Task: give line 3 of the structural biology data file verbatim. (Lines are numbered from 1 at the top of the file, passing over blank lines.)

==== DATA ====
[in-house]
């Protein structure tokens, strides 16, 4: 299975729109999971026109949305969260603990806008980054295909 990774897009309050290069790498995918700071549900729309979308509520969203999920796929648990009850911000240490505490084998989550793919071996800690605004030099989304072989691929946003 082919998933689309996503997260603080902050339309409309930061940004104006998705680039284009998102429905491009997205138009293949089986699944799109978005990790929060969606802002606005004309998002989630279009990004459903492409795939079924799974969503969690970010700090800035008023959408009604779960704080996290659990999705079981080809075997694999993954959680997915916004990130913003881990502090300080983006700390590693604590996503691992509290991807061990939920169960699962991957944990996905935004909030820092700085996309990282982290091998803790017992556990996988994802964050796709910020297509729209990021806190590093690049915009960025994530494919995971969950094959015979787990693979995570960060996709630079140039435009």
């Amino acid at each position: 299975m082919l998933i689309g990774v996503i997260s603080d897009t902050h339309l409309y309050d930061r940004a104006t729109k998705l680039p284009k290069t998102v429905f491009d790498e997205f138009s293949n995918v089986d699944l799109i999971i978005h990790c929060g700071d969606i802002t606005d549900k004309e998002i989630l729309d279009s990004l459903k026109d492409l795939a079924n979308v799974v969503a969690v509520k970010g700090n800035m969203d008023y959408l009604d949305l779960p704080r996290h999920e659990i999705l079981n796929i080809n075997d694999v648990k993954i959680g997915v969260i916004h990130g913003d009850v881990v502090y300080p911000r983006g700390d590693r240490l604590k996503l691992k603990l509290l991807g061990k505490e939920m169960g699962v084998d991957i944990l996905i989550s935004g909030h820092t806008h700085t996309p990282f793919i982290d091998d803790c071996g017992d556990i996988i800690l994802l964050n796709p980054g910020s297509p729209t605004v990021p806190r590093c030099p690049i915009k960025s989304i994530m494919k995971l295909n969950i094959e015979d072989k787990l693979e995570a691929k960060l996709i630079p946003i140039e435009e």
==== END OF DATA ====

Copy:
């Amino acid at each position: 299975m082919l998933i689309g990774v996503i997260s603080d897009t902050h339309l409309y309050d930061r940004a104006t729109k998705l680039p284009k290069t998102v429905f491009d790498e997205f138009s293949n995918v089986d699944l799109i999971i978005h990790c929060g700071d969606i802002t606005d549900k004309e998002i989630l729309d279009s990004l459903k026109d492409l795939a079924n979308v799974v969503a969690v509520k970010g700090n800035m969203d008023y959408l009604d949305l779960p704080r996290h999920e659990i999705l079981n796929i080809n075997d694999v648990k993954i959680g997915v969260i916004h990130g913003d009850v881990v502090y300080p911000r983006g700390d590693r240490l604590k996503l691992k603990l509290l991807g061990k505490e939920m169960g699962v084998d991957i944990l996905i989550s935004g909030h820092t806008h700085t996309p990282f793919i982290d091998d803790c071996g017992d556990i996988i800690l994802l964050n796709p980054g910020s297509p729209t605004v990021p806190r590093c030099p690049i915009k960025s989304i994530m494919k995971l295909n969950i094959e015979d072989k787990l693979e995570a691929k960060l996709i630079p946003i140039e435009e």